By Maria C. Lehman, P.E., ENV SP, F.ASCE

Woman smiling at camera.
Maria C. Lehman

As the ancient Native American proverb says, “We do not inherit the Earth from our ancestors. We borrow it from our grandchildren.”

It’s a quote that I believe people, especially civil engineers, should understand and integrate into daily life. We need to consider the current state of our planet and build a world that will last — one that centers on sustainability and resilience.

According to ASCE’s road map to sustainability, it begins with “doing the right project.” We must consider all possible alternatives before projects are conceived, executed, and operated. While doing the right project, we must also “do the project right.” We must develop new standards and protocols that are performance-based rather than prescriptive. Those standards must guarantee a system’s safety and its ability to recover from natural and man-made disruptions.

The need to build safe, sustainable, and resilient infrastructure is a priority not only for the profession but also for ASCE. It’s reflected in our vision and mission under our newly adopted strategic plan. It is also a fundamental principle in our Code of Ethics. Therefore, we’ve developed several resources and initiatives to promote these efforts.

ASCE/SEI 7-22 Minimum Design Loads and Associated Criteria for Buildings and Other Structures, is an essential tool supporting civil engineers’ commitment to protect the health, safety, and welfare of the public. Updated every six years, the 2022 edition of the standard includes the first-ever criteria for tornado-resistant design.

The new Peer-to-Peer Standards Exchange serves as a forum for members to dive into discussions about standards related to various disciplines and engage with top technology leaders. The ASCE Board of Direction also approved a five-point Industry Leaders Council plan to spotlight the Society as a trusted resource for technical guidance on mitigating climate change.

And we are not doing this alone.

ASCE formed the International Coalition for Sustainable Infrastructure, which includes a partnership with the Global Covenant of Mayors for Climate & Energy.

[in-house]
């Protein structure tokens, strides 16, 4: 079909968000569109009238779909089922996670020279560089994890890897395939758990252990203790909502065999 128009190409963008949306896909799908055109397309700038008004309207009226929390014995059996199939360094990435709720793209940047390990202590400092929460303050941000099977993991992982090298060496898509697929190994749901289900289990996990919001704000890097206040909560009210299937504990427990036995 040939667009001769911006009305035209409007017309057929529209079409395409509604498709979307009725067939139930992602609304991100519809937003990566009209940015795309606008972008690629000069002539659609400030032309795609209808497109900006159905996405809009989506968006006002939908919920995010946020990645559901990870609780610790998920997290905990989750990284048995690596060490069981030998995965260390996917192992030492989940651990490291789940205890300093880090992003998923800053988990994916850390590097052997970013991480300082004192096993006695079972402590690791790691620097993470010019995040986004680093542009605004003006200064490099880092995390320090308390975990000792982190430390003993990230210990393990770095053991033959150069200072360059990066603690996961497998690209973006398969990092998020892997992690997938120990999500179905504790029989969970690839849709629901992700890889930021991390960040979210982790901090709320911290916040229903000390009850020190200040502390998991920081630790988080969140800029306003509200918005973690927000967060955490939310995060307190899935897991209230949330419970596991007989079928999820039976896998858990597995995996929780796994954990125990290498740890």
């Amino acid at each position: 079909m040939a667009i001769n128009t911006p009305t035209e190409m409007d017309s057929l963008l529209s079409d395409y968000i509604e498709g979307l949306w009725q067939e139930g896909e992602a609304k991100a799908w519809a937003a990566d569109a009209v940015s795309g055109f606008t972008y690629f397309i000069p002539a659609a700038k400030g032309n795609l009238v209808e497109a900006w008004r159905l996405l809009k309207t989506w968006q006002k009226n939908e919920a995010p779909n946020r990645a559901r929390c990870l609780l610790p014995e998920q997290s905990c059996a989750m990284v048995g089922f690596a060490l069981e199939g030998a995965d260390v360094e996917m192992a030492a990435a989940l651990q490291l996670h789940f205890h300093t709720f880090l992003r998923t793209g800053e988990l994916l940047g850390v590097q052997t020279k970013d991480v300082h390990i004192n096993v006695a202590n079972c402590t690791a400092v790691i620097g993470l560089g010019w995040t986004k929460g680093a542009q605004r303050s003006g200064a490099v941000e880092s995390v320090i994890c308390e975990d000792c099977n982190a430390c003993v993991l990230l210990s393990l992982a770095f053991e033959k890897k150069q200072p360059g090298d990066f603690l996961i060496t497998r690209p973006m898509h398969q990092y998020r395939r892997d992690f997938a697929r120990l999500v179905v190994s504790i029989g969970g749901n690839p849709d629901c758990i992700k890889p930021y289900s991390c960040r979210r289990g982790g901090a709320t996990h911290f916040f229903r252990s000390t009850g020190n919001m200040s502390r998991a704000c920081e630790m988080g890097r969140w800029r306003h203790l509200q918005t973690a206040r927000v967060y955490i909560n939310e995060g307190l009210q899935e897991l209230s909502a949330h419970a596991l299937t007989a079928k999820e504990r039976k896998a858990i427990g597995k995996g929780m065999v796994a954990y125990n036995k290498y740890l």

The Society has also established a great working relationship with the National Oceanic and Atmospheric Administration as well as its National Centers for Environmental Information. Recently, NOAA requested input on how the agency could provide more useful climate data and other information to help civil engineers design projects to be safer, more resilient, and more sustainable.

In February, we also hosted a Leadership Summit on Climate-Ready Infrastructure with the University of Maryland and NOAA.

As we build on these collective efforts, we must examine what we can do now to prepare for the future. Global challenges are on the horizon. The United Nations has highlighted 17 Sustainable Development Goals to achieve by 2030. Since we as civil engineers are problem-solvers at our core, we have our work cut out for us. To reach these goals and address these challenges, we need to ensure that everyone has opportunity and access to critical infrastructure and that those systems are sustainable and resilient.

ASCE’s Future World Vision acknowledges the role of sustainability and resilience with the forward-thinking approach of the SDGs. Alternative energy and climate change are two of six key trends identified in Future World Vision as drivers of change for future infrastructure. With the world changing at an accelerated pace, understanding these drivers will allow civil engineers to reimagine the best ways to safeguard our future.

Humans are the caretakers of the Earth, and civil engineers are the masters of the built environment. It is our responsibility to design and create structures that can serve us and our communities for generations to come.

After all, there is no Planet B.

This article first appeared in the March/April 2023 issue of Civil Engineering.